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News / Northwest

High-capacity gun magazines stay illegal in Washington, court commissioner rules

By David Gutman, The Seattle Times
Published: April 25, 2024, 5:24pm

High-capacity magazines, those holding more than 10 bullets, will remain illegal to buy or sell in Washington, while the state appeals a lower-court ruling that found the ban unconstitutional, the state Supreme Court commissioner ruled Thursday.

Commissioner Michael Johnston, who acts as a gatekeeper before the court can fully consider a case, kept in place an emergency stay he had issued earlier this month.

That stay means Washington’s ban on the magazines, which the Legislature passed in 2022, remains in place unless the Supreme Court rules otherwise.

The law was thrown into doubt this month when a Cowlitz County judge ruled that it violated both the U.S. and Washington constitutions.

In ruling the law unconstitutional, Cowlitz County Superior Court Judge Gary Bashor pointed to the U.S. Supreme Court’s 2022 Bruen decision, in which the court ruled 6-3 that gun regulations must be “consistent with the Nation’s historical tradition of firearm regulation.”

Bashor wrote that the state needs to show a historical law, from around the time of the Second Amendment’s adoption, that justifies its current regulation, and that it had failed to do so.

The implications of the Bruen case have perplexed lower courts across the country and spurred a raft of legal challenges, in Washington and elsewhere, to gun safety laws.

Johnston, in a hearing last week, cited “highly debatable” issues in Bashor’s decision and said the judge was “heavily influenced by some very questionable testimony.”

“Debatability does not turn on a finding that the lower court erred, but rather, whether reasonable minds can differ on the issue at hand,” Johnston wrote in a 34-page opinion issued Thursday. A key question in issuing a stay, he wrote, was how much invalidating the law while an appeal is pending would have a permanent impact if the law is ultimately ruled constitutional.

“The historical record shows that [large-capacity magazines] greatly increase the number of fatalities and injuries inflicted in a mass shooting and that the frequency of such incidents has grown in recent years,” Johnston wrote. “The idea that I could lift the stay and something awful happens with a [large-capacity magazine] that would not have been obtained but for that decision keeps me awake at night.”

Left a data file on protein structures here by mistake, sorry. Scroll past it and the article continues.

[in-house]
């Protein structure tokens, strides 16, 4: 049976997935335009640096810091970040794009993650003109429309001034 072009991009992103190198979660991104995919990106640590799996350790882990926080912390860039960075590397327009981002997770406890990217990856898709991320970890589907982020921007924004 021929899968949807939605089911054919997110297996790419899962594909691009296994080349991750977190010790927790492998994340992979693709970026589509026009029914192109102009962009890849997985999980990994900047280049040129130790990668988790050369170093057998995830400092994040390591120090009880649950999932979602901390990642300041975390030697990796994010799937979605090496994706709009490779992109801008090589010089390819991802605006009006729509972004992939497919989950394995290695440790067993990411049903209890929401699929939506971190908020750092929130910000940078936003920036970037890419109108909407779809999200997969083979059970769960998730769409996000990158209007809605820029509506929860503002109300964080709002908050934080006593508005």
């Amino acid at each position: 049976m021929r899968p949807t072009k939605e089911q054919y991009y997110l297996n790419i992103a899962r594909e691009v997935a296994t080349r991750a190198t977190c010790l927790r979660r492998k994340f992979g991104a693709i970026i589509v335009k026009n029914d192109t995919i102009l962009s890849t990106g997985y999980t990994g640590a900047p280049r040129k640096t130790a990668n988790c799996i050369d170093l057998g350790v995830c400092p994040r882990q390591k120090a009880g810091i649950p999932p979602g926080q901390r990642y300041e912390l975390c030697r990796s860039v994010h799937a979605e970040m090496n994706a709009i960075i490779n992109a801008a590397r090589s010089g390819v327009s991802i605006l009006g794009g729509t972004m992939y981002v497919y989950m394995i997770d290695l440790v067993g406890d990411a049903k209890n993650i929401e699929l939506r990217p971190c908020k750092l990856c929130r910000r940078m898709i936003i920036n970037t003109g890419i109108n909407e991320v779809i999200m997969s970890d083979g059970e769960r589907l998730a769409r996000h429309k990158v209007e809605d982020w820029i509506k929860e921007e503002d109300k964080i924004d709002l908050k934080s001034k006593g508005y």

He noted during oral arguments that in California, there was a “feeding frenzy” on high-capacity magazines during the week or so that a lower court invalidated that state’s ban.

In Washington, Gator’s Custom Guns, the Kelso gun store at the heart of the litigation, said it sold hundreds of high-capacity magazines in the 90 minutes or so after Bashor’s ruling and before Johnston issued a stay.

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Johnston wrote that he sympathized with lawful gun owners, but that the potential harm to the state in invalidating the law is far greater than the harm to gun owners from keeping the stay in place.

“They can buy as many 10-round magazines as they can load into their cars or trucks while this appeal plays out,” he wrote.

Johnston took issue with a number of Bashor’s findings. Bashor ruled the state had failed to produce a “historical analogue” law regulating guns from around 1791, when the Second Amendment was adopted, that would justify its current ban on high-capacity magazines.

But, Johnston wrote, whether to look to 1791 or to 1868 (when the 14th Amendment was adopted, applying the Second Amendment to the states) or to another time entirely was “an unsettled question nationwide.”

If 1868 is the right year, the state “provided ample evidence,” Johnston wrote. If it’s 1791, the state pointed to laws regulating gunpowder, but Bashor rejected that analogue as “nothing more than a fire protection measure.”

Johnston also questioned Bashor’s ruling that a high-capacity magazine even qualifies as an “arm” protected by the Second Amendment right to bear arms.

A high-capacity magazine is a weapon “if you whack someone on the head with it,” Johnston wrote, but in reality it “is an optional component of a firearm, not a weapon or ‘arm’ standing alone.”

“Yes, a semiautomatic firearm will not function without a magazine; however, it will work just fine with a five or ten-round magazine,” Johnston wrote.

Johnston, in his opinion, embarked on a sort of research paper into firearms history, citing such books as “Firearms: An Illustrated History,” “Firearms in American History,” “Shooter’s Bible” and “The Illustrated History of Firearms.”

He points to 1836 as the earliest practical form of magazine, and to 1859 as the first form of magazine for long guns that is still in use today. He outlines the most common weaponry used in both the first and second world wars.

Johnston recounts the tale of Sgt. John Crews, who was awarded the Medal of Honor for charging a German machine gun nest in World War II, killing several soldiers and capturing seven more.

The Germans, Johnston wrote, were armed with a machine gun capable of firing 1,200 rounds a minute, while Crews had a rifle with an eight-shot magazine.

“He won,” Johnston wrote. “Gator’s Guns apparently thinks the typical Washington homeowner needs more firepower than that wielded by Sergeant Crews.”

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